The Bakery is your one stop shop for quick match reports. Including tactical analysis, key points, and poorly executed quips. It is part of a new series of posts which will fully debut in 2014, and you can read about them all here.
Roger Federer (SUI) d. Vasek Pospisil (CAN) 6-3, 6-7(3), 7-5, 2:40
The word “aggressive” may be the most over used word in tennis. It is assumed to be a positive word, and something players should strive to do tactically, but what a sensible aggressive approach looks like can be very different for different players.
Vasek Pospisil certainly knows what aggressive tennis needs to look like. He has a big serve and sometimes kicks his second serve to great effect. The key is his ability and confidence to follow up his big first serves, and not just with finishing off short returns. He loves to run around his forehand, and unlike his compatriot Milos Raonic, puts a big more spin on the forehand which gives him a bit more margin for error.
Despite that it didn’t always work, I liked seeing a rather methodical approach from Pospisil in the first set. He likes to hit his forehand from a close stance cross court while on the ad side (his left) of the court – both in rallies and when given a ball to attack. This was a regular pattern, and as he learned that Federer was defending quite well on the backhand wing, he tried to go down the line with the shot more, particularly in the third set.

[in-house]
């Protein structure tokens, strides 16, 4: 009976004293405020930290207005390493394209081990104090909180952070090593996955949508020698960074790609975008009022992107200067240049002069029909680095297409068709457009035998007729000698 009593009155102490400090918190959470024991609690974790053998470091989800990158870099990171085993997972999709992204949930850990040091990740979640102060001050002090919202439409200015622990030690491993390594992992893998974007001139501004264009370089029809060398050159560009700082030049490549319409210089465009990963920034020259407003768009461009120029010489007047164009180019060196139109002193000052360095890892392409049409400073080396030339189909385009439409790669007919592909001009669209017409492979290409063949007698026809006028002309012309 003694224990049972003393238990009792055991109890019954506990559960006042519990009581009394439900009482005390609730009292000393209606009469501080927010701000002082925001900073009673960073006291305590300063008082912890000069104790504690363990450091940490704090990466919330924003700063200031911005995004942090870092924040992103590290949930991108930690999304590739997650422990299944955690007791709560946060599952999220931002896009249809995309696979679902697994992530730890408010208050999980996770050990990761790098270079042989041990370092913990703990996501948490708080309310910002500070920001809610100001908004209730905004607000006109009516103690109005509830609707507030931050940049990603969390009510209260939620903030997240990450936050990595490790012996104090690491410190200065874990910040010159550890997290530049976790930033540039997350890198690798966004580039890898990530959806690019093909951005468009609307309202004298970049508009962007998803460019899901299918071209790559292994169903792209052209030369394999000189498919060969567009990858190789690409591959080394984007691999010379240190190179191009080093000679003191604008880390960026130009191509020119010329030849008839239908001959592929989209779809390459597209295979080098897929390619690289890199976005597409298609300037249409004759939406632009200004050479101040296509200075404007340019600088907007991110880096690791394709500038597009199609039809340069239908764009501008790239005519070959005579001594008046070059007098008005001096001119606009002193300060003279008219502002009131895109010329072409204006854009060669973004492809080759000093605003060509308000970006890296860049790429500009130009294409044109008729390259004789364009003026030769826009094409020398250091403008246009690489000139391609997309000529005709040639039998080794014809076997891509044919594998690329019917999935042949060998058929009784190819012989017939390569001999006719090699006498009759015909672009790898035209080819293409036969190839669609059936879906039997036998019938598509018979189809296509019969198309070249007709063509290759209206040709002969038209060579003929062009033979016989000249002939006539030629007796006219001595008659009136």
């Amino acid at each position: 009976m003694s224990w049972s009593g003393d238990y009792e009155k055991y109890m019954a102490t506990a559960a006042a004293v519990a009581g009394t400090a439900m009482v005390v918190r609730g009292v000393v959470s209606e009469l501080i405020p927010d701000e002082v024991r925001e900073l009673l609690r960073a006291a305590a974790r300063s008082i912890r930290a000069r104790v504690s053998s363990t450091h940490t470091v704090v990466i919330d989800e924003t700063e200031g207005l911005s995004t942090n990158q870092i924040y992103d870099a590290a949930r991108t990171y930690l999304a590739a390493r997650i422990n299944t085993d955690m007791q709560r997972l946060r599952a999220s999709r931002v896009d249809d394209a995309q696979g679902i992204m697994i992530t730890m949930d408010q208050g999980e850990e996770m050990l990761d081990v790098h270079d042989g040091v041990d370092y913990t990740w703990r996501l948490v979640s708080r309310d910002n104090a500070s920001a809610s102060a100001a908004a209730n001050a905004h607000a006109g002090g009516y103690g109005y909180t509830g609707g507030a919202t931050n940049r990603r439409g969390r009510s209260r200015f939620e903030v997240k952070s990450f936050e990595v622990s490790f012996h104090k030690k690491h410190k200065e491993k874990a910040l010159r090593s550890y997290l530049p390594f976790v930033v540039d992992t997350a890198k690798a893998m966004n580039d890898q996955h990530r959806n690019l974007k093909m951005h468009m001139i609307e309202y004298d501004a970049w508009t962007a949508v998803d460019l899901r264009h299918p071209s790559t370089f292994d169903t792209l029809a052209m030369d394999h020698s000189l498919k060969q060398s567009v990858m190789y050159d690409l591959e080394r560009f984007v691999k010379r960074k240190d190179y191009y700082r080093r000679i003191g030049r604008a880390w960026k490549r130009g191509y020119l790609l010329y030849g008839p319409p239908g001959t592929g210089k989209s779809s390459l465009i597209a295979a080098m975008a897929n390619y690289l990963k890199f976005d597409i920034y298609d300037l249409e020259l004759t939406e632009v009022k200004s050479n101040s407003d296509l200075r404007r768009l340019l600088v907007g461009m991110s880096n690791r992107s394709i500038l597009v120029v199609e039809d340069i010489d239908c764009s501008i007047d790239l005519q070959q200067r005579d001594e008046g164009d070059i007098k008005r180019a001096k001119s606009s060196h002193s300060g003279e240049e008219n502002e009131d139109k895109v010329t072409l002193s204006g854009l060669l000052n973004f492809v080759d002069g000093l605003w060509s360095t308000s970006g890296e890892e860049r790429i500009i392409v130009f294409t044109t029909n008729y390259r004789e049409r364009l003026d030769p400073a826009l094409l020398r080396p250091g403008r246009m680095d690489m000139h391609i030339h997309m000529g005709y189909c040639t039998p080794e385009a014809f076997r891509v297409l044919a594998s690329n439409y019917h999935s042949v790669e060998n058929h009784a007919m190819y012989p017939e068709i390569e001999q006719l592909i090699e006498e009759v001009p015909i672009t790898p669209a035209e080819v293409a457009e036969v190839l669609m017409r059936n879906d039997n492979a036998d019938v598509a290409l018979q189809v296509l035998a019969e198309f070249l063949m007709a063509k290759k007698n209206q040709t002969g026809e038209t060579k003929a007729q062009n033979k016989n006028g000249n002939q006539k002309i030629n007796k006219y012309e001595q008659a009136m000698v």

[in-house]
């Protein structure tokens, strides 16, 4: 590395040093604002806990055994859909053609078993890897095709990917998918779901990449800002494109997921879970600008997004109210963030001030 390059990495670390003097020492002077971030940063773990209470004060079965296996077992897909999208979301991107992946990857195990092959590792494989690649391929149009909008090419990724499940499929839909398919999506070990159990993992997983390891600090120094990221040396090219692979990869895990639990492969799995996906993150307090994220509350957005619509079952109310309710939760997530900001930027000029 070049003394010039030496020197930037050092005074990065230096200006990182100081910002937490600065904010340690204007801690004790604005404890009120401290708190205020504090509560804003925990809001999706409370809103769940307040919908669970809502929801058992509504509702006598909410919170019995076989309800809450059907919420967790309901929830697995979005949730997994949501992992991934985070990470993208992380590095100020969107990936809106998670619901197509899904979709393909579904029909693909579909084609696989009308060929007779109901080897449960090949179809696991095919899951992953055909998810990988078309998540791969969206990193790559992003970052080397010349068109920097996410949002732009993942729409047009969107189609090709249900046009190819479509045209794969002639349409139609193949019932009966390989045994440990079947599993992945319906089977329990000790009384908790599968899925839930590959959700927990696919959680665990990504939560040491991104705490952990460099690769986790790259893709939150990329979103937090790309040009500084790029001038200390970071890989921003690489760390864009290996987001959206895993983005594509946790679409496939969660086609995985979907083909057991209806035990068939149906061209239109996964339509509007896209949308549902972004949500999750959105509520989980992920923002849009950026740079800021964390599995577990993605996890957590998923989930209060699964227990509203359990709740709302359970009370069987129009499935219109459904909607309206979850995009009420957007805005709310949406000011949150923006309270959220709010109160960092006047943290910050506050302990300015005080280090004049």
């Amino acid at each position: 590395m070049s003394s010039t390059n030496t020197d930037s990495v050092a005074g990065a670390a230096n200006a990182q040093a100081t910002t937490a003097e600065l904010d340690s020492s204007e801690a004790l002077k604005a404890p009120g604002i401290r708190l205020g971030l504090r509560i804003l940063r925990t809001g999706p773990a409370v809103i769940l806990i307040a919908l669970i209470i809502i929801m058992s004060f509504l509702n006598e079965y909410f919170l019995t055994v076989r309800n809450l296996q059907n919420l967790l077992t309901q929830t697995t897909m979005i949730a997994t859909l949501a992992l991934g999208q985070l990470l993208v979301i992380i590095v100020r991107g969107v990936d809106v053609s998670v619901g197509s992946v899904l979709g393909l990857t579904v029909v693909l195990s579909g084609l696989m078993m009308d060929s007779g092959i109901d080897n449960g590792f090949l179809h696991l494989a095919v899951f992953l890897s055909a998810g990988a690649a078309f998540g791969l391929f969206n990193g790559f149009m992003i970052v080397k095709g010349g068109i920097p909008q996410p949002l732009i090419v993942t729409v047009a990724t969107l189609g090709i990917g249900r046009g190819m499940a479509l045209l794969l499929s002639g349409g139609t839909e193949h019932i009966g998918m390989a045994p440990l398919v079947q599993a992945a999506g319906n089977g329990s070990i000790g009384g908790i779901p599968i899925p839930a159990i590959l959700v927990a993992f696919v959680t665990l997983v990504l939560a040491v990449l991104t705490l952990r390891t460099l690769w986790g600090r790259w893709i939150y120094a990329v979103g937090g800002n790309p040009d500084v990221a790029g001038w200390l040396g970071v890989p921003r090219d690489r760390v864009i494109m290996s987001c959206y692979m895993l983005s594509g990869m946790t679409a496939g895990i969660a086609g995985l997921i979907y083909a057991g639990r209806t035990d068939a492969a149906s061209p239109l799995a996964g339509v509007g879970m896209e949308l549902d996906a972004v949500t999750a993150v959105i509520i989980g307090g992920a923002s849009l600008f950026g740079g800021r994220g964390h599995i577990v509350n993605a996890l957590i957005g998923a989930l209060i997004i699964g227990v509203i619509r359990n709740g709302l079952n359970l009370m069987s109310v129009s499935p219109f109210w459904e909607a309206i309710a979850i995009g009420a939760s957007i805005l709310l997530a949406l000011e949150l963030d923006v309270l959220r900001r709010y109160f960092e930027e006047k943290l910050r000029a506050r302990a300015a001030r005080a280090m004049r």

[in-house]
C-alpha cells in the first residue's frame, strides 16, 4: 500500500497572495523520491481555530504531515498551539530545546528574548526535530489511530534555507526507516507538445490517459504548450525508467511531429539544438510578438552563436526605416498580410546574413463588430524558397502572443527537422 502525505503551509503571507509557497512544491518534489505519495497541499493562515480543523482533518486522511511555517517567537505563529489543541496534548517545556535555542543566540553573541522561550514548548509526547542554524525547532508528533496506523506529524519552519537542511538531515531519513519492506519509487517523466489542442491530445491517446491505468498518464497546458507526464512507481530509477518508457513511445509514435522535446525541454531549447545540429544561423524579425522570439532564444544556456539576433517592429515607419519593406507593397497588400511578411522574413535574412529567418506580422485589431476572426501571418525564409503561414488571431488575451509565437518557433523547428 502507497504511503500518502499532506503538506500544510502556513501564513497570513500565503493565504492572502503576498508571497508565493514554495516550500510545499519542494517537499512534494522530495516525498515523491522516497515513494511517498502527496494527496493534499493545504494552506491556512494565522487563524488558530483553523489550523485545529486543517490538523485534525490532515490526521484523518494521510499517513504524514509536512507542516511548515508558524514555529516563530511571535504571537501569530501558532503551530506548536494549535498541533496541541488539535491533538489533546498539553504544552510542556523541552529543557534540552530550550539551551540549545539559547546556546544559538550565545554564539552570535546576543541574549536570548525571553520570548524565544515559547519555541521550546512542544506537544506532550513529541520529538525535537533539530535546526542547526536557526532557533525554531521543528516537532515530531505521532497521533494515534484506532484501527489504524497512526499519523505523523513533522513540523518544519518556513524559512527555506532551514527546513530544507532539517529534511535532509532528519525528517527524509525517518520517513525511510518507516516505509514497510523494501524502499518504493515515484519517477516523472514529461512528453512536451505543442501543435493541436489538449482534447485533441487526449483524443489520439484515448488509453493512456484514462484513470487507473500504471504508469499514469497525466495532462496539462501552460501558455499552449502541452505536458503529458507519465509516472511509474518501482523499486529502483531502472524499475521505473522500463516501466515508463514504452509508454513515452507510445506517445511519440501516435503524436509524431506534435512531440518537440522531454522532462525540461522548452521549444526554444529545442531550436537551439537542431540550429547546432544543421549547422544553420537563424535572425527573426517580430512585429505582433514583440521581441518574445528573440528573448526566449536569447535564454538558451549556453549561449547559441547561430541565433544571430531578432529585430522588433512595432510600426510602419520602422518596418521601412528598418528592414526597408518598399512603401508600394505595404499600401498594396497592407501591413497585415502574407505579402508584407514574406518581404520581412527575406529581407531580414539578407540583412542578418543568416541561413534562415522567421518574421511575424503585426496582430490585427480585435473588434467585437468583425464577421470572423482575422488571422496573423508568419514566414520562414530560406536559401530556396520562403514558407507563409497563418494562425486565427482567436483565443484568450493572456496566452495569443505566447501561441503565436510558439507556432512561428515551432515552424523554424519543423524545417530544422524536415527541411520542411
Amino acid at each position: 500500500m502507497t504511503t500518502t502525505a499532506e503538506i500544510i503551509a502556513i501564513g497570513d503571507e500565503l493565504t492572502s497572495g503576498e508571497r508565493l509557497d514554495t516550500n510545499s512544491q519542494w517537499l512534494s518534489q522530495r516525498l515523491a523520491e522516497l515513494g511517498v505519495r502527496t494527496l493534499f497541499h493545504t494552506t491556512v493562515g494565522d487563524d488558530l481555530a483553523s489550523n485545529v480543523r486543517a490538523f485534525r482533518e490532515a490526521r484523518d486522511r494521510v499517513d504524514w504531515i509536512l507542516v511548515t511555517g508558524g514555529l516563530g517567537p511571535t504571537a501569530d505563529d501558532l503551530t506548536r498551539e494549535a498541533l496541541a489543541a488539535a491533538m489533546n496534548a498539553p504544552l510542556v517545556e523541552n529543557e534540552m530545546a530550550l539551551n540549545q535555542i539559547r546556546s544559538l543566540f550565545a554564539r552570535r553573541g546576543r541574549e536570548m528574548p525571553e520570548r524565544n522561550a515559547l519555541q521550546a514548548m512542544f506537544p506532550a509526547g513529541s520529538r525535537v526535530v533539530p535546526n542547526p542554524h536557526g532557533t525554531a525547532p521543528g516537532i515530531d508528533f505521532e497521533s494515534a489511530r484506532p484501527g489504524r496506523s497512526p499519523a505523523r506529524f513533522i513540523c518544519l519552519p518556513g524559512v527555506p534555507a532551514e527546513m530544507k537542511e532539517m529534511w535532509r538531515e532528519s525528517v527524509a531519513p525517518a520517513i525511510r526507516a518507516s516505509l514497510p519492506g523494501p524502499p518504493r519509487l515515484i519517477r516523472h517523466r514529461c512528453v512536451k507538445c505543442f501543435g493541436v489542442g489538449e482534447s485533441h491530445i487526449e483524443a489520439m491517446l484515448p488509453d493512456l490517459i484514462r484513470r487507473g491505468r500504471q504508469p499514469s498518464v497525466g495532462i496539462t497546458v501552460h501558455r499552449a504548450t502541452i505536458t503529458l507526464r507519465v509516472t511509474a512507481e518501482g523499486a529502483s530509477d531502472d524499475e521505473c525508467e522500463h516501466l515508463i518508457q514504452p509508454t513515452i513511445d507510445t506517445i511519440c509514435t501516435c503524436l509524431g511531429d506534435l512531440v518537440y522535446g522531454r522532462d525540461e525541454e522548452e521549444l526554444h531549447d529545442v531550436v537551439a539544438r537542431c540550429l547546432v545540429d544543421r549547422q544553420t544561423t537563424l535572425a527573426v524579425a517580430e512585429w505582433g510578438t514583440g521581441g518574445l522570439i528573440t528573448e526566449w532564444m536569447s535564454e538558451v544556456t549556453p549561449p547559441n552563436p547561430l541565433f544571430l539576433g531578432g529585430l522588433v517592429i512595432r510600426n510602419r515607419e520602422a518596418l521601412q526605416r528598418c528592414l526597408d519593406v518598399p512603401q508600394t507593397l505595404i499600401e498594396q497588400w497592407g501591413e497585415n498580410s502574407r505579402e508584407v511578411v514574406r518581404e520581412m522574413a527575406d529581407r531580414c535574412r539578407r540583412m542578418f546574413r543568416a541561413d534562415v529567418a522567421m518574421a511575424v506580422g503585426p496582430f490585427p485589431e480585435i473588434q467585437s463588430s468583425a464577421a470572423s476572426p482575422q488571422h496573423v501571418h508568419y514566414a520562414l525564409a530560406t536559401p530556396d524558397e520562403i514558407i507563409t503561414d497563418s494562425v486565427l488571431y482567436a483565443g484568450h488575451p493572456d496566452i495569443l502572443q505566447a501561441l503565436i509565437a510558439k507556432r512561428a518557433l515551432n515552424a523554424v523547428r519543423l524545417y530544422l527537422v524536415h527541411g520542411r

Ultimately a tough loss for the Canadian, but he had an excellent showing. His forehand is topspin heavy and gains incredible pace on fast surfaces. His movement and court awareness is great and his net game is above average, which allows him to finish off points much more quickly when he gains the upper hand in a rally off of a big forehand.
For Federer, it was a match of mixed signals – as can be expected from now on. At times he struggled with returning Pospisil’s kick second serve. On several occasions he recognized it, took several steps back, and then shanked the backhand or just simply missed. His cross court chip returns were eventually found out as well, and Pospisil was able to punish them as he grew to expect the short responses.
All of that said, Federer looked to be moving incredibly well, and was hitting some classic shoestring Fed winners in the first set. There were some lovely ping pong backhand block passing shots and some deceptively spinning, cross court forehands that dragged the Canadian well out of position or went for winners.
Federer will play Del Potro in the final, a repeat of last year’s Basel tournament in which Delpo took the title. Del Potro will offer up similarly punishing forehands, but won’t defend quite as well as Pospisil on such a fast surface, despite being an underrated defender. Another serious test for Federer’s game, and I think he might struggle. Regardless, it should be a great match.